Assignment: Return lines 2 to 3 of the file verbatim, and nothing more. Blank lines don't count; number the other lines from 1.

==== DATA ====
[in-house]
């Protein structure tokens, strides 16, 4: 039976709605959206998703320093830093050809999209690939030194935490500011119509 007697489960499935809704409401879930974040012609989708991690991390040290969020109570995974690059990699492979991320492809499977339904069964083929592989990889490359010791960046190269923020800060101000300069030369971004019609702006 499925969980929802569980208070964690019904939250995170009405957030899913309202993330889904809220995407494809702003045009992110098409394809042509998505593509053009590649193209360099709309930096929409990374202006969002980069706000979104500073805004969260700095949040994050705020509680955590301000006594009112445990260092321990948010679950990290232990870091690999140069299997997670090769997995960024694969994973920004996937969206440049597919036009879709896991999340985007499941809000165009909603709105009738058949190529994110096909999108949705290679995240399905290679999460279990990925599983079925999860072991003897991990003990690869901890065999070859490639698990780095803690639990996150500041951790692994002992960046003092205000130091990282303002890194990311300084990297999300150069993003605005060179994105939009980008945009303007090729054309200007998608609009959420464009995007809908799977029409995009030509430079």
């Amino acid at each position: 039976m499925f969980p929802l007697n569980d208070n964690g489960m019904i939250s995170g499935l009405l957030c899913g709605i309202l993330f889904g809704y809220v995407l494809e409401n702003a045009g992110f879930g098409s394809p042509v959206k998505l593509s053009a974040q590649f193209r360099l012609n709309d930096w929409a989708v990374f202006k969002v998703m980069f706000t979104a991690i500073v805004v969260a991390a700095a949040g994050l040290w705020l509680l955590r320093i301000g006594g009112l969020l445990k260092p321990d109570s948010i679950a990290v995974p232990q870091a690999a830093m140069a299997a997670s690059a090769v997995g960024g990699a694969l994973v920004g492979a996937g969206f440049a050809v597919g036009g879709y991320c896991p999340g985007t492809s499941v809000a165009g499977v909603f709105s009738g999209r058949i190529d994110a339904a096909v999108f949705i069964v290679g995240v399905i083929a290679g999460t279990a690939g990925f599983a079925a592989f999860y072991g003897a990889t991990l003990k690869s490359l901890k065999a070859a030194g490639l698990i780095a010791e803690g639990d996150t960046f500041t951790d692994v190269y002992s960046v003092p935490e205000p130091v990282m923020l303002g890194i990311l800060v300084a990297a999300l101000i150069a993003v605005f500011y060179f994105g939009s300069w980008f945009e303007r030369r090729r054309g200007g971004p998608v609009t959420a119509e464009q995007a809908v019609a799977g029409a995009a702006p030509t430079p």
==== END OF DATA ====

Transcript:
């Protein structure tokens, strides 16, 4: 039976709605959206998703320093830093050809999209690939030194935490500011119509 007697489960499935809704409401879930974040012609989708991690991390040290969020109570995974690059990699492979991320492809499977339904069964083929592989990889490359010791960046190269923020800060101000300069030369971004019609702006 499925969980929802569980208070964690019904939250995170009405957030899913309202993330889904809220995407494809702003045009992110098409394809042509998505593509053009590649193209360099709309930096929409990374202006969002980069706000979104500073805004969260700095949040994050705020509680955590301000006594009112445990260092321990948010679950990290232990870091690999140069299997997670090769997995960024694969994973920004996937969206440049597919036009879709896991999340985007499941809000165009909603709105009738058949190529994110096909999108949705290679995240399905290679999460279990990925599983079925999860072991003897991990003990690869901890065999070859490639698990780095803690639990996150500041951790692994002992960046003092205000130091990282303002890194990311300084990297999300150069993003605005060179994105939009980008945009303007090729054309200007998608609009959420464009995007809908799977029409995009030509430079």
């Amino acid at each position: 039976m499925f969980p929802l007697n569980d208070n964690g489960m019904i939250s995170g499935l009405l957030c899913g709605i309202l993330f889904g809704y809220v995407l494809e409401n702003a045009g992110f879930g098409s394809p042509v959206k998505l593509s053009a974040q590649f193209r360099l012609n709309d930096w929409a989708v990374f202006k969002v998703m980069f706000t979104a991690i500073v805004v969260a991390a700095a949040g994050l040290w705020l509680l955590r320093i301000g006594g009112l969020l445990k260092p321990d109570s948010i679950a990290v995974p232990q870091a690999a830093m140069a299997a997670s690059a090769v997995g960024g990699a694969l994973v920004g492979a996937g969206f440049a050809v597919g036009g879709y991320c896991p999340g985007t492809s499941v809000a165009g499977v909603f709105s009738g999209r058949i190529d994110a339904a096909v999108f949705i069964v290679g995240v399905i083929a290679g999460t279990a690939g990925f599983a079925a592989f999860y072991g003897a990889t991990l003990k690869s490359l901890k065999a070859a030194g490639l698990i780095a010791e803690g639990d996150t960046f500041t951790d692994v190269y002992s960046v003092p935490e205000p130091v990282m923020l303002g890194i990311l800060v300084a990297a999300l101000i150069a993003v605005f500011y060179f994105g939009s300069w980008f945009e303007r030369r090729r054309g200007g971004p998608v609009t959420a119509e464009q995007a809908v019609a799977g029409a995009a702006p030509t430079p």